12,000 years ago when the first nomadic people passed through the park property you might have seen a spruce forest and open grasslands then. The climate was colder and wetter. Shorelines were hundreds of feet below today's levels. The Chesapeake Bay was a narrow river, and the Potomac may have been a babbling brook. Herds of elk, musk, ox, bison, and even woolly mammoths, roamed the property.

Two or three thousand years ago, the spruce forest and grasslands were gone, replaced by hemlocks, pines, oaks, and other trees. The large land mammals had moved north or vanished entirely. The climate had grown warmer and drier, and the Potomac River was a wide river, filler with water once frozen in glaciers. A village of American Indians probably stood nearby--if not within the boundaries of the park then somewhere close along the banks of the Potomac or Anacostia rivers. Oysters, clams, crabs, and fish made up a crucial part of the native peoples' diet. They also gathered walnuts, acorns, fruit, and berries and hunted deer, turkeys, rabbits, ducks, and geese.

If you were among the first European and African settlers in Maryland in the 1600s, you would have found fields of corn, beans, pumpkins, tobacco, and other crops cultivated by local Indians. They would have spoken Easter Algonquian, a language shaved by many native peoples of Maryland. Any you have met would likely offered you food and goods to trade and warned you about enemies to the north, Susquehannocks.

As more and more Europeans began to inhabit the area, the Indians were either forced from the land or died due to exposure to new diseases.

Godding Croft, A Hospital Farm

For nearly 70 years, the land that is now Oxon Cove Park, was a hospital farm. St. Elizabeths Hospital bought the property in 1891 to produce food for its ever-growing number of patients. The hospital was founded in 1855 to care for the mentally ill people of Washington, D.C. and the U.S. military.

St. Elizabeths was a bold project for its time. It was originally designed to hold 250 patients in the world's most modern hospital for the mentally ill. But, before the first building was completed, the outbreak of the Civil War forced the government to use much of the new hospital for wounded soldiers.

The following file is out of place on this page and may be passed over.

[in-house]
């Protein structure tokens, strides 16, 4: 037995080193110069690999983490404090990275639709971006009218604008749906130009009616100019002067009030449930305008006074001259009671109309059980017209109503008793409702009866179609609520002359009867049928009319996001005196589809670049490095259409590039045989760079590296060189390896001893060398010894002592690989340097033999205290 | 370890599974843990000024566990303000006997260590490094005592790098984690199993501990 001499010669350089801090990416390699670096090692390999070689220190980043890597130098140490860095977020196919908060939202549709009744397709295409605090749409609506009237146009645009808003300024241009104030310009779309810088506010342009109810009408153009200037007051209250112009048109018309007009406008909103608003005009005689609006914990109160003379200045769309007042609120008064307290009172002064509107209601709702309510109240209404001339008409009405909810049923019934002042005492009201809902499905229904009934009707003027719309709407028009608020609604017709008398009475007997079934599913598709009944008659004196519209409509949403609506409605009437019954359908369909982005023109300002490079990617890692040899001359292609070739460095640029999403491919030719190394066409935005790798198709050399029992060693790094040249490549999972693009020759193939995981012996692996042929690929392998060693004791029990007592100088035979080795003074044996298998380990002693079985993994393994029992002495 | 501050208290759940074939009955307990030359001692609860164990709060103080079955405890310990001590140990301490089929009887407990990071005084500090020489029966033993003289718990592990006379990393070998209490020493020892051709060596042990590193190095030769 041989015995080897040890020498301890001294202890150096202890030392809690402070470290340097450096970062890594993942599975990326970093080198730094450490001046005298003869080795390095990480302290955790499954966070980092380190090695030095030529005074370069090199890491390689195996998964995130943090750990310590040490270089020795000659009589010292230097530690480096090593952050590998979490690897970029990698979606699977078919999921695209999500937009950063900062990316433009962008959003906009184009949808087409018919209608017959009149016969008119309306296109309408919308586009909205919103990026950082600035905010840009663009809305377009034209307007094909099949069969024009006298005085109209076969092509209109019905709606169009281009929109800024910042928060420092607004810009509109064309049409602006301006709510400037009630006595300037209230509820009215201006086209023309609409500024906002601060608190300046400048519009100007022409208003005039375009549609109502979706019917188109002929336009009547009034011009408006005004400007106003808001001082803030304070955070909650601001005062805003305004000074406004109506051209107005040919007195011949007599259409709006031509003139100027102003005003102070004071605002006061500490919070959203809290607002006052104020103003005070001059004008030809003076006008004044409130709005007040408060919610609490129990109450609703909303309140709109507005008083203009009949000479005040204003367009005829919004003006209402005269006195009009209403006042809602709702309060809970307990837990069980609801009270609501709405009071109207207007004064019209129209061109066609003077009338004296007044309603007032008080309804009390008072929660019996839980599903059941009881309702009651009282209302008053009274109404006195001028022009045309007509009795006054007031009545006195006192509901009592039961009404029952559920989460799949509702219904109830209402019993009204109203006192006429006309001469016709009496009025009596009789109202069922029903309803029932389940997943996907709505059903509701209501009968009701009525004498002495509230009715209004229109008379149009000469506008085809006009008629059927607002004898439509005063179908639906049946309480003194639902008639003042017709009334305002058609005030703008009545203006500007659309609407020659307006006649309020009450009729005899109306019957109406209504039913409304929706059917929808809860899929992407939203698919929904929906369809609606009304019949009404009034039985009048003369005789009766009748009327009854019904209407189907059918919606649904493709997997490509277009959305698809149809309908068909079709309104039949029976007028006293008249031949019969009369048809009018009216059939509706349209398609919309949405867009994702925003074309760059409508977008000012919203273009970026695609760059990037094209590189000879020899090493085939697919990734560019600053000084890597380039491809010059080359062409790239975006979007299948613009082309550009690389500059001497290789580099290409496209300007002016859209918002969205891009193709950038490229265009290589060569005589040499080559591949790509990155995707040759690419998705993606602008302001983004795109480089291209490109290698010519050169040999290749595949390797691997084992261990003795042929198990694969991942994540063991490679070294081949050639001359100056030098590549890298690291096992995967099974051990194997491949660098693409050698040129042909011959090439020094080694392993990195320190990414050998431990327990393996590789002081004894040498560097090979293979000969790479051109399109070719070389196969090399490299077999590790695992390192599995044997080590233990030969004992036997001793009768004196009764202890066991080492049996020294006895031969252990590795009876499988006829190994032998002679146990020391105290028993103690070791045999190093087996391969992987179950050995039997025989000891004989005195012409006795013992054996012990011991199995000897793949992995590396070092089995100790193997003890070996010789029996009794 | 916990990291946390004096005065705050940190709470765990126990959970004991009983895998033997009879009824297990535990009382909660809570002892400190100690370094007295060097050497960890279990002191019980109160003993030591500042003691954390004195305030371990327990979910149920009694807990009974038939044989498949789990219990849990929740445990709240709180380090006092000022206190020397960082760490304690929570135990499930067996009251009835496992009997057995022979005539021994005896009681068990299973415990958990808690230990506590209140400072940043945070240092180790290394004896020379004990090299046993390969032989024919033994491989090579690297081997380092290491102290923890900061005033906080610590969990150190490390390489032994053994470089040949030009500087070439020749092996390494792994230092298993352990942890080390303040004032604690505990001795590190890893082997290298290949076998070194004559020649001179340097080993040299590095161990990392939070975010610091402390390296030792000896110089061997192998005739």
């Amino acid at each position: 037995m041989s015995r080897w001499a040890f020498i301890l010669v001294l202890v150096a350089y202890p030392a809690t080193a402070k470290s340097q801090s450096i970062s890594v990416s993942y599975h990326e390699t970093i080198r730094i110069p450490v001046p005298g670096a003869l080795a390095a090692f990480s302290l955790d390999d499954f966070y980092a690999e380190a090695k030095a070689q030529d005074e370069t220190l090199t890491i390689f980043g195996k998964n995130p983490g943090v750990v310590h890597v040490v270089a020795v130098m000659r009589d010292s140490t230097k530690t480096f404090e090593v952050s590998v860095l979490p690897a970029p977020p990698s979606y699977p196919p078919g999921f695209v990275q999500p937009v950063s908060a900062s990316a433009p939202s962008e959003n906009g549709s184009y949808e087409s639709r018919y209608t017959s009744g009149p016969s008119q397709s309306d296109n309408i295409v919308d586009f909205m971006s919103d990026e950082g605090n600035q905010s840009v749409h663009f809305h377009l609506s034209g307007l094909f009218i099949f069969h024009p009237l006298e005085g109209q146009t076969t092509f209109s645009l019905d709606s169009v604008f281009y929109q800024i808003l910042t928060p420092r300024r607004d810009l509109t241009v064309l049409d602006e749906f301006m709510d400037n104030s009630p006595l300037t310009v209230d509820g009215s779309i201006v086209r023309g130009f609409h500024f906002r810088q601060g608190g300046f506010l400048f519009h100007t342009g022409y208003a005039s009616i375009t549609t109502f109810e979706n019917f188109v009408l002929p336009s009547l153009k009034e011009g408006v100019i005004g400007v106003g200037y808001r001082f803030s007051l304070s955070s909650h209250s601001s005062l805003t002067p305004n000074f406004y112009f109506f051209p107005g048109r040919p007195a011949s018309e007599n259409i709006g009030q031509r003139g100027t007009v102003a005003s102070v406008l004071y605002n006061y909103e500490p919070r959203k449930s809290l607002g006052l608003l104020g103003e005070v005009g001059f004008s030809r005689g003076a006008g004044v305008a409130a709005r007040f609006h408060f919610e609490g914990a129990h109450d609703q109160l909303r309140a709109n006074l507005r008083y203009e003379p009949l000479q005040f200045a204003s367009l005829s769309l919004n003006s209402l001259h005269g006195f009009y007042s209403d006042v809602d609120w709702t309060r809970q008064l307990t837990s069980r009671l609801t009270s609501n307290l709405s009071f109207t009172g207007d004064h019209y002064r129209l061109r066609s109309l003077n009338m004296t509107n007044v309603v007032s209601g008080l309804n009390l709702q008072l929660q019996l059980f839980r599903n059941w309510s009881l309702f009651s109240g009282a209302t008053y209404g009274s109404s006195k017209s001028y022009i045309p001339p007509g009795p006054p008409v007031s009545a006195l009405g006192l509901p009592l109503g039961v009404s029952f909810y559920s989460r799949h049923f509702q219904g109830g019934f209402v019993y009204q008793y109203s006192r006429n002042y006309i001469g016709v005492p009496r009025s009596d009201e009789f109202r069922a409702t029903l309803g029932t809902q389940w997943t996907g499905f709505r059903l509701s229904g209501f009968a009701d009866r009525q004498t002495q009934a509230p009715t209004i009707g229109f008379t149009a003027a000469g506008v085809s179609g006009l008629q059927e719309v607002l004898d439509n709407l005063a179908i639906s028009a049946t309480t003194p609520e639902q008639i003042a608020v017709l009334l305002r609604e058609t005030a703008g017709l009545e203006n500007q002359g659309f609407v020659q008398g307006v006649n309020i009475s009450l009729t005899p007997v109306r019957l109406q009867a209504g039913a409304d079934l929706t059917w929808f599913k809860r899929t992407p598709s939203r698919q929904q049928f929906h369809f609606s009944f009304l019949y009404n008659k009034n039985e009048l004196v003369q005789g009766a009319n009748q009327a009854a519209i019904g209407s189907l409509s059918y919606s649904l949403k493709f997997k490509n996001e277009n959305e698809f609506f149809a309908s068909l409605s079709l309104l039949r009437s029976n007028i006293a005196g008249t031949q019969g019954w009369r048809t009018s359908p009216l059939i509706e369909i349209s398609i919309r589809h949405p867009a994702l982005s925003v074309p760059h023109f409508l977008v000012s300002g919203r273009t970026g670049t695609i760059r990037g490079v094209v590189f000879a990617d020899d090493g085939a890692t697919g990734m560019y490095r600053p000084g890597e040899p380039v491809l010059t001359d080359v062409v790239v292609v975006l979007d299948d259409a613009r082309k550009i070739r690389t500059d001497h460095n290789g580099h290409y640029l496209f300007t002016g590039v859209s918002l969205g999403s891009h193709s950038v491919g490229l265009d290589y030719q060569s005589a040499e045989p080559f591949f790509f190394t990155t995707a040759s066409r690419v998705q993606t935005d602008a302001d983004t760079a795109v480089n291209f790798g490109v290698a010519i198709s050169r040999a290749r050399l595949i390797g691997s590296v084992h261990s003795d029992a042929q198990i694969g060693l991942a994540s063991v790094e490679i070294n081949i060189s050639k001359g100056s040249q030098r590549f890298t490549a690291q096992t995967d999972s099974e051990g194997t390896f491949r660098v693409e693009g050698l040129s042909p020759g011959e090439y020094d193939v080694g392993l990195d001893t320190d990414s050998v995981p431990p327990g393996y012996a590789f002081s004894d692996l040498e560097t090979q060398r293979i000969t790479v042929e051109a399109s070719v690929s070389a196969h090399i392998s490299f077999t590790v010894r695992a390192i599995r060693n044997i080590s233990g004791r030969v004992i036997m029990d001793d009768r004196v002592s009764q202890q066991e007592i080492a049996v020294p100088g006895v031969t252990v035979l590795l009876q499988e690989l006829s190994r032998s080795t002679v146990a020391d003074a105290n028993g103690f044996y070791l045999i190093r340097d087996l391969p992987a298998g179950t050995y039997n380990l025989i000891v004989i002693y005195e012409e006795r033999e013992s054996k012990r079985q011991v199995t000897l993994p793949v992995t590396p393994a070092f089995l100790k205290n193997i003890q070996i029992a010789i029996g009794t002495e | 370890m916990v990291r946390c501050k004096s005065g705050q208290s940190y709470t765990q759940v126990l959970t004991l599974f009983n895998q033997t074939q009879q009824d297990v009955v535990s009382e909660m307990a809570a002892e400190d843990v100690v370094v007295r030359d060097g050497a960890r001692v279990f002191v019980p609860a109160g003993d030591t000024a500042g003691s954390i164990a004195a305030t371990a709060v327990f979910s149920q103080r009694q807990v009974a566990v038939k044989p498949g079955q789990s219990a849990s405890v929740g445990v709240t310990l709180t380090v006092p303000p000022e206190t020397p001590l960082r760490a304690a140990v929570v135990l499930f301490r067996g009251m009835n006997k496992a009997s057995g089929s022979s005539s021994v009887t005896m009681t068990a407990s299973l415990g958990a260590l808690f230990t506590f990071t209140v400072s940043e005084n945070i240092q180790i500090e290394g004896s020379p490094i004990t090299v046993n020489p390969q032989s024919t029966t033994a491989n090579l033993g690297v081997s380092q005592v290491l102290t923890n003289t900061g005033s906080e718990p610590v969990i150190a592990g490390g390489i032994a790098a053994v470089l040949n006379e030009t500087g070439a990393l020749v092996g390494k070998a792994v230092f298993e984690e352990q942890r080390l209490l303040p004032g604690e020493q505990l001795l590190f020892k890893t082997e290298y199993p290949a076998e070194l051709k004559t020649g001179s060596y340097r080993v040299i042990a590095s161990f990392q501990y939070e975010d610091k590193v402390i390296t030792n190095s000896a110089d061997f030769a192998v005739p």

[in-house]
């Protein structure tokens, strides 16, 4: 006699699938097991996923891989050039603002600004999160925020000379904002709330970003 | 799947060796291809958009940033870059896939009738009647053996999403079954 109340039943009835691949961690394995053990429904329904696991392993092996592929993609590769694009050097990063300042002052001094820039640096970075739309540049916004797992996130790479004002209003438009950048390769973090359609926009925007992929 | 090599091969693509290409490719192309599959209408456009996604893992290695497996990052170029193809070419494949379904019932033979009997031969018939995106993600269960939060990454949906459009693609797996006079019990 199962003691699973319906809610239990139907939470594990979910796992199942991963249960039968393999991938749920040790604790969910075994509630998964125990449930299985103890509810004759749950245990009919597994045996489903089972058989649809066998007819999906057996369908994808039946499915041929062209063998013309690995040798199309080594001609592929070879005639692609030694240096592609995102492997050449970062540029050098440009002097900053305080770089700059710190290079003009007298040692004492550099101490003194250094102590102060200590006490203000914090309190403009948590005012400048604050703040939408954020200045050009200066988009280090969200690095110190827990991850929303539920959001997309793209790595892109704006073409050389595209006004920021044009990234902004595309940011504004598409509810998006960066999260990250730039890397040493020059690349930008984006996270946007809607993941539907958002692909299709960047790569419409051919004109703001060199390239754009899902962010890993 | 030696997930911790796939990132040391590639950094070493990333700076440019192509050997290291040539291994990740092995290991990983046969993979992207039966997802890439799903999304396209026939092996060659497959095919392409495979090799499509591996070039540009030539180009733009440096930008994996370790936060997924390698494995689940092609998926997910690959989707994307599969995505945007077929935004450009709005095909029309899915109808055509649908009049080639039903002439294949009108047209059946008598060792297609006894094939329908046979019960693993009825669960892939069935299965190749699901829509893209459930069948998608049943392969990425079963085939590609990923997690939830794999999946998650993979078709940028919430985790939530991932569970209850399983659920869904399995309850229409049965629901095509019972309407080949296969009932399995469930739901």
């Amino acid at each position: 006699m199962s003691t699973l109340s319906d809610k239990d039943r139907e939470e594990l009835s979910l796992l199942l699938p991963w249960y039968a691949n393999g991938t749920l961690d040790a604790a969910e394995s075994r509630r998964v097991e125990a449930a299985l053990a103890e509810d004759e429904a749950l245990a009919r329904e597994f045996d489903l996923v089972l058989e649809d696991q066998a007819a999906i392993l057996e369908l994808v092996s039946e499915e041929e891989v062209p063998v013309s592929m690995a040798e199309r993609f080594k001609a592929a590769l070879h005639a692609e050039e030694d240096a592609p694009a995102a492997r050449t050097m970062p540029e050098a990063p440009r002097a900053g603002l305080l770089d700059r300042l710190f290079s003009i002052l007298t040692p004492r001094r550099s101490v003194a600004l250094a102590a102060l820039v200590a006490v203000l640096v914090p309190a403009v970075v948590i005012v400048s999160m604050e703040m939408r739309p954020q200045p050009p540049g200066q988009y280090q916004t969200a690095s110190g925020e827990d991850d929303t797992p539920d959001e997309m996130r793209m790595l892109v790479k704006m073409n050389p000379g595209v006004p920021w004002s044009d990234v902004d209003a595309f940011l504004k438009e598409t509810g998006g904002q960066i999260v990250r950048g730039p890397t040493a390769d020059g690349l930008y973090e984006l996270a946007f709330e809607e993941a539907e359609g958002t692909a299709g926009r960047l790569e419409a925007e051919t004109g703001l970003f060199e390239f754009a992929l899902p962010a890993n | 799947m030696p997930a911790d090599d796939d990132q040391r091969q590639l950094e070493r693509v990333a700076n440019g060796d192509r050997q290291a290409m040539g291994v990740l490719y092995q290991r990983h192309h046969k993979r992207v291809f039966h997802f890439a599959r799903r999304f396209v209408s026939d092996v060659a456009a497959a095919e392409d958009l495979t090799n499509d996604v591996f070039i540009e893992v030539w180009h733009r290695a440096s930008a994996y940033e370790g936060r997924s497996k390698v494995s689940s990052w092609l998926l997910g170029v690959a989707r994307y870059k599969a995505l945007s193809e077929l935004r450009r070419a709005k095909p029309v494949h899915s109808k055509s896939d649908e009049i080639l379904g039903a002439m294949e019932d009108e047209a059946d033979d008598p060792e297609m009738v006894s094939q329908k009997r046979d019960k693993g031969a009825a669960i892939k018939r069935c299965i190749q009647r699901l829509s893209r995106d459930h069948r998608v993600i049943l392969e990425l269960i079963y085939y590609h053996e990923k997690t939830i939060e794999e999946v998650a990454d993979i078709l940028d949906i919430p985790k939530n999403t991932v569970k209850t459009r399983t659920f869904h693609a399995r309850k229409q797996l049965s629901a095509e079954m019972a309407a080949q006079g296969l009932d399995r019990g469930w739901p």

Dr. William Godding, superintendent of St. Elizabeths, established Godding Croft for patients with less severe disabilities to receive therapy from farm work. In turn, these patients produced food for the main institution at St. Elizabeths.

FYI: "Croft" is a Scottish term for a small farm.

A Voice Unheard - A Story of Enslavement

From the late 1600s to the early 1800s tobacco, wheat and other crops helped bring prosperity to the slaveholders that owned property that is now Oxon Cove Park. This prosperity came at huge price—bondage, hard labor, and broken families for the enslaved African Americans. No information about the lives of the enslaved people who lived on the Mount Welby plantation survives in their own words. Their voice is still unheard and their stories untold. The wills, letters, and records of the Debutts family tells part of the story, but only from the slaveholders' point of view. African Americans named George, Edward, Hamilton, Minta, Patsy, and Matilda, among others, lived in bondage on the land. Most able-bodied bondspeople—men, women, and older children—worked in the fields. One or two probably worked as cooks or servants in the main house. Enslaved African Americans considered property by law, and were far the most valuable property after the land itself. A few enslaved people were freed by their owners, usually after years of forced service. Along with their labor, African Americans— free and enslaved—brought their language, skills, food, music, stories, and history to the property, Maryland and the nation.

War Comes to Mount Welby

During the War of 1812, British troops fought a battle with American Soldiers near Bladensburg, Maryland. The battleground was about ten miles from Mount Welby, the 19th century name of the Oxon Hill Farm property, just east of the current boundaries of Washington D.C.

The British routed the American defenders and marched into the city. By 9 p.m. the U.S. Capitol was ablaze. Two hours later, British soldiers reached the White House and set it afire, along with the Treasury Building next door. Even closer, the Navy Yard in southwest Washington was put to the torch about 8 p.m. to keep ships, ammunition, sails, rope, and other supplies from the British. President James Madison, First Lady Dolly Madison, and many Washingtonians has fled the city only a few hours before.

In 1815, Mrs. Debutts related in a letter to her brother, Richard, her fears of being so close to the scene of the battle.

"The termination of the war has cheered the Hearts of thousands but its bitter consequences will long be severely felt. I cannot express to you the distress it has occasioned at the Battle of Bladensburg. We heard every fire (that place being not more than 5 or 6 miles from us). Our house was shook repeatedly by the firing upon forts & bridges, & illuminated by the fires in our Capital."